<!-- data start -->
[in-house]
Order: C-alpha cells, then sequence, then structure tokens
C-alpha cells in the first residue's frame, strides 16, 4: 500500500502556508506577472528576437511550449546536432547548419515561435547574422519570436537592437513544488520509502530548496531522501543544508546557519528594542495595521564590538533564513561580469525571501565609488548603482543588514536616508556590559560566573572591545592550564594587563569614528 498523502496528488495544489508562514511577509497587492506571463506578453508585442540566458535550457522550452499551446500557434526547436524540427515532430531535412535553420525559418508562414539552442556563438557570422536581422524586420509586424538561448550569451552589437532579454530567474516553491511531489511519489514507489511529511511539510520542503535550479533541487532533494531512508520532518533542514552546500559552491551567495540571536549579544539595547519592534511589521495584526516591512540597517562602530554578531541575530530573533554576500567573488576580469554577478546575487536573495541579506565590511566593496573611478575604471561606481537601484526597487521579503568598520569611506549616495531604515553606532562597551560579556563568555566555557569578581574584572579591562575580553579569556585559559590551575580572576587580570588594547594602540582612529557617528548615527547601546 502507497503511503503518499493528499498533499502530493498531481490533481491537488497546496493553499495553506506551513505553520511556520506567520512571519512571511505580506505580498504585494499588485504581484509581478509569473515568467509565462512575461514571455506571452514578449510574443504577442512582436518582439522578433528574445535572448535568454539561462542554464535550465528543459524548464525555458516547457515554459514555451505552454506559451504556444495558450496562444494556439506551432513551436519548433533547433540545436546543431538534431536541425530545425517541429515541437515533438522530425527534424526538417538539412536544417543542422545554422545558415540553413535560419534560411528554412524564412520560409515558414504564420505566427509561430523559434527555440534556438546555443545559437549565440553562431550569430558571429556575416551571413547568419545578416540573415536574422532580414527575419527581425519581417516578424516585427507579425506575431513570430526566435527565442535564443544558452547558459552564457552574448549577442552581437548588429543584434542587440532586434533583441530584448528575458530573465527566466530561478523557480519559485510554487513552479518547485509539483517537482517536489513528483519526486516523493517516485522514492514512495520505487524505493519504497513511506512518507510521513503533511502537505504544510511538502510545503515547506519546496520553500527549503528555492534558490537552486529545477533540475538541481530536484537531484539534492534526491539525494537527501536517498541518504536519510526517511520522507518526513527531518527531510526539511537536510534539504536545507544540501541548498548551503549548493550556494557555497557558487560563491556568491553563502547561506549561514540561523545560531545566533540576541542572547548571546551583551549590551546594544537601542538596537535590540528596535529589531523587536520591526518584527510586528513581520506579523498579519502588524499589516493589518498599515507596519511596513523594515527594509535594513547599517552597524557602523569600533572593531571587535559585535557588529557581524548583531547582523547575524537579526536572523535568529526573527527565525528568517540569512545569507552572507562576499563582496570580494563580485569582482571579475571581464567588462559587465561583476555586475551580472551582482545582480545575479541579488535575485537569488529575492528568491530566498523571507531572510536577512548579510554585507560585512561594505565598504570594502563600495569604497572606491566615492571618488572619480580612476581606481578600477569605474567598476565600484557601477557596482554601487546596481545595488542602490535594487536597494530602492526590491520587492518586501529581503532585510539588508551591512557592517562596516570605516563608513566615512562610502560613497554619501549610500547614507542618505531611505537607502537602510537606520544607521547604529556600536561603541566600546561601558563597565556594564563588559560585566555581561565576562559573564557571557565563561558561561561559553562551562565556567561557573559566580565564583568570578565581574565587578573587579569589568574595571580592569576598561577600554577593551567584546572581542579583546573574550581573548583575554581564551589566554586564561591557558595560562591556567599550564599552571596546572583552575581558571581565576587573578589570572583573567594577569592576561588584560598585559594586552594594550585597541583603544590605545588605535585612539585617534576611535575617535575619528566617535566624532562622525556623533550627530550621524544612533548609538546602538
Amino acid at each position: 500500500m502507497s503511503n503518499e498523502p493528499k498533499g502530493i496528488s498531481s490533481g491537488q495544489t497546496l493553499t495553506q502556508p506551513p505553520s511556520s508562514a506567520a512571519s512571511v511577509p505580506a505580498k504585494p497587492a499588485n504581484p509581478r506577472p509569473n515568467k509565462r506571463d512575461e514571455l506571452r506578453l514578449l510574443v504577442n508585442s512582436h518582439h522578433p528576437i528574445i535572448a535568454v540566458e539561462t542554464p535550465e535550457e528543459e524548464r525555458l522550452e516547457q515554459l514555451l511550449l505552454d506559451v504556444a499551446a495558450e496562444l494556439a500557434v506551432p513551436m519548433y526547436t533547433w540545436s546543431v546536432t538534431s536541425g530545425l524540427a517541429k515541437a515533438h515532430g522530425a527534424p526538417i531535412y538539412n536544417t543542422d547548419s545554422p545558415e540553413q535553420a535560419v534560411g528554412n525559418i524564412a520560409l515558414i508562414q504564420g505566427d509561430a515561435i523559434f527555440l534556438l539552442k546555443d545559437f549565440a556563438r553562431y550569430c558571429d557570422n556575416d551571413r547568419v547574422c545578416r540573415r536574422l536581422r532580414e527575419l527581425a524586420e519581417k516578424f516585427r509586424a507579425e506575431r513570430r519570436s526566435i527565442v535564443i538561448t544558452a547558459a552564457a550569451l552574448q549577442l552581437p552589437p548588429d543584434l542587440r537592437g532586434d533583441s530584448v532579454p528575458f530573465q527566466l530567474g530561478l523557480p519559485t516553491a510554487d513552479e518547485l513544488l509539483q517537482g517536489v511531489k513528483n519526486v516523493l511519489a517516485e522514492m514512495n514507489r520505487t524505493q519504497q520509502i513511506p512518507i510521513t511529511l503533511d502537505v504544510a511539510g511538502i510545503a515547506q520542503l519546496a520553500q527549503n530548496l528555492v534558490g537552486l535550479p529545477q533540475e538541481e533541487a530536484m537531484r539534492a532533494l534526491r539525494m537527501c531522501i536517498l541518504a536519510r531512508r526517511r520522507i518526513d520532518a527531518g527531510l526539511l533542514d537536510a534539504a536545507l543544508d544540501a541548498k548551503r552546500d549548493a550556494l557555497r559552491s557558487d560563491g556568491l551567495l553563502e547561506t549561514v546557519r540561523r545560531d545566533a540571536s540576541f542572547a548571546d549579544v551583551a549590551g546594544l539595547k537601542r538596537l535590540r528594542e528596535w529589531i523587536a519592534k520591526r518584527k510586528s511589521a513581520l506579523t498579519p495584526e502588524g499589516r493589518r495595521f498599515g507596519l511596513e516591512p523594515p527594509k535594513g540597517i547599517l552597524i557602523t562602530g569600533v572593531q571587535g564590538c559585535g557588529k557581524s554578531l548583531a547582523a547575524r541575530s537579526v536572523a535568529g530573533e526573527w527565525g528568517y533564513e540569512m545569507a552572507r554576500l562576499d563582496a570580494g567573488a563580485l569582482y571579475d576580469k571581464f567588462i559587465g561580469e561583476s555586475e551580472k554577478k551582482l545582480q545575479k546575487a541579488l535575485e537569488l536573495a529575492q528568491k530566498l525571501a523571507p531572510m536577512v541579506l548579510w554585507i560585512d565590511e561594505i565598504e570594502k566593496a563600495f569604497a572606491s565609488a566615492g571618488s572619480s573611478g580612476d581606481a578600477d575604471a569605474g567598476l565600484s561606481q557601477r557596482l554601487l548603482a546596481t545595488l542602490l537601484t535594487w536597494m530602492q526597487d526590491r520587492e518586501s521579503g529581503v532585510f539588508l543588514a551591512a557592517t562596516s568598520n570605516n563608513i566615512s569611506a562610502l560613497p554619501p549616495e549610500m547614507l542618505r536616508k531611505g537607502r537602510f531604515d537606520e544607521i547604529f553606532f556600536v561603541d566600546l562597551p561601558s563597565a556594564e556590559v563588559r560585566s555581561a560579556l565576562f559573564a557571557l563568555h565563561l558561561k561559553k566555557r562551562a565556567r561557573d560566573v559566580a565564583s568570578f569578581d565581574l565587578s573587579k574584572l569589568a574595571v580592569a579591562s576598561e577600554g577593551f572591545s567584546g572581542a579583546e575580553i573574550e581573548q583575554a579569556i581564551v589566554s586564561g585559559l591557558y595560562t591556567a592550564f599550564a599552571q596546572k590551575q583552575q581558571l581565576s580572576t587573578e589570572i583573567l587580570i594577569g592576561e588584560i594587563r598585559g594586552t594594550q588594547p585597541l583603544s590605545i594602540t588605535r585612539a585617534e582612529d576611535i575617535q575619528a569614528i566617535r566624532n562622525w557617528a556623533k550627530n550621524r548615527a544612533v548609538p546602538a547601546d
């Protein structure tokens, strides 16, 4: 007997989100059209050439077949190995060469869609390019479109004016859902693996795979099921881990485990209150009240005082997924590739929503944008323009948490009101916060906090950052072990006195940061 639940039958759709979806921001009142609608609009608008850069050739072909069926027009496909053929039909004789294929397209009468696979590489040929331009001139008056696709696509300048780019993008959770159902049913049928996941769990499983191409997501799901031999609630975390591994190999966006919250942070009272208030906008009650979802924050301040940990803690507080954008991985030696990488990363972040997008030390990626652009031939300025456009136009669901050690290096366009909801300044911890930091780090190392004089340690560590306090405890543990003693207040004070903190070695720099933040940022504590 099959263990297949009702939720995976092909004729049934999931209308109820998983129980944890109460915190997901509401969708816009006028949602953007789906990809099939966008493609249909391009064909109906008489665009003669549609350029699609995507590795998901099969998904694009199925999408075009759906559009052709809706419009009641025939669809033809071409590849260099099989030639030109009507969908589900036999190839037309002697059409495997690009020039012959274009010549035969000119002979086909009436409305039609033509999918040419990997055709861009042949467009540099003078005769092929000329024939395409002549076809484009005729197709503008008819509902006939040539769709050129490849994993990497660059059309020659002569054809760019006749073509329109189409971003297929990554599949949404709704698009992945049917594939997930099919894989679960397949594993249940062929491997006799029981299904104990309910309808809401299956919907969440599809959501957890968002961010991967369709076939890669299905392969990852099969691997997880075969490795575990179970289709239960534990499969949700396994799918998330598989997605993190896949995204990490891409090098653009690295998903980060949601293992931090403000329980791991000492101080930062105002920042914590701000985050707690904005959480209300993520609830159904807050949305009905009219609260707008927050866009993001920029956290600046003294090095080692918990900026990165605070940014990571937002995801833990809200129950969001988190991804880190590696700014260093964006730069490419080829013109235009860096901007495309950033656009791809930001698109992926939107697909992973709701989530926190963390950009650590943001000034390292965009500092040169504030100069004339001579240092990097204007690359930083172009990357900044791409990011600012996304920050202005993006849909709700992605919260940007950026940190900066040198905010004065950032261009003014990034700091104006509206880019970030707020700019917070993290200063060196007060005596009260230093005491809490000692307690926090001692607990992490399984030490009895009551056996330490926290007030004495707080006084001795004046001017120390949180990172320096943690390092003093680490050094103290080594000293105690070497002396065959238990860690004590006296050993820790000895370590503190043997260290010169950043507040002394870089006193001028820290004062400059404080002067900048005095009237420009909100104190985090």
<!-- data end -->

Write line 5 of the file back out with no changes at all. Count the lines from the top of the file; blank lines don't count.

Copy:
């Protein structure tokens, strides 16, 4: 007997989100059209050439077949190995060469869609390019479109004016859902693996795979099921881990485990209150009240005082997924590739929503944008323009948490009101916060906090950052072990006195940061 639940039958759709979806921001009142609608609009608008850069050739072909069926027009496909053929039909004789294929397209009468696979590489040929331009001139008056696709696509300048780019993008959770159902049913049928996941769990499983191409997501799901031999609630975390591994190999966006919250942070009272208030906008009650979802924050301040940990803690507080954008991985030696990488990363972040997008030390990626652009031939300025456009136009669901050690290096366009909801300044911890930091780090190392004089340690560590306090405890543990003693207040004070903190070695720099933040940022504590 099959263990297949009702939720995976092909004729049934999931209308109820998983129980944890109460915190997901509401969708816009006028949602953007789906990809099939966008493609249909391009064909109906008489665009003669549609350029699609995507590795998901099969998904694009199925999408075009759906559009052709809706419009009641025939669809033809071409590849260099099989030639030109009507969908589900036999190839037309002697059409495997690009020039012959274009010549035969000119002979086909009436409305039609033509999918040419990997055709861009042949467009540099003078005769092929000329024939395409002549076809484009005729197709503008008819509902006939040539769709050129490849994993990497660059059309020659002569054809760019006749073509329109189409971003297929990554599949949404709704698009992945049917594939997930099919894989679960397949594993249940062929491997006799029981299904104990309910309808809401299956919907969440599809959501957890968002961010991967369709076939890669299905392969990852099969691997997880075969490795575990179970289709239960534990499969949700396994799918998330598989997605993190896949995204990490891409090098653009690295998903980060949601293992931090403000329980791991000492101080930062105002920042914590701000985050707690904005959480209300993520609830159904807050949305009905009219609260707008927050866009993001920029956290600046003294090095080692918990900026990165605070940014990571937002995801833990809200129950969001988190991804880190590696700014260093964006730069490419080829013109235009860096901007495309950033656009791809930001698109992926939107697909992973709701989530926190963390950009650590943001000034390292965009500092040169504030100069004339001579240092990097204007690359930083172009990357900044791409990011600012996304920050202005993006849909709700992605919260940007950026940190900066040198905010004065950032261009003014990034700091104006509206880019970030707020700019917070993290200063060196007060005596009260230093005491809490000692307690926090001692607990992490399984030490009895009551056996330490926290007030004495707080006084001795004046001017120390949180990172320096943690390092003093680490050094103290080594000293105690070497002396065959238990860690004590006296050993820790000895370590503190043997260290010169950043507040002394870089006193001028820290004062400059404080002067900048005095009237420009909100104190985090």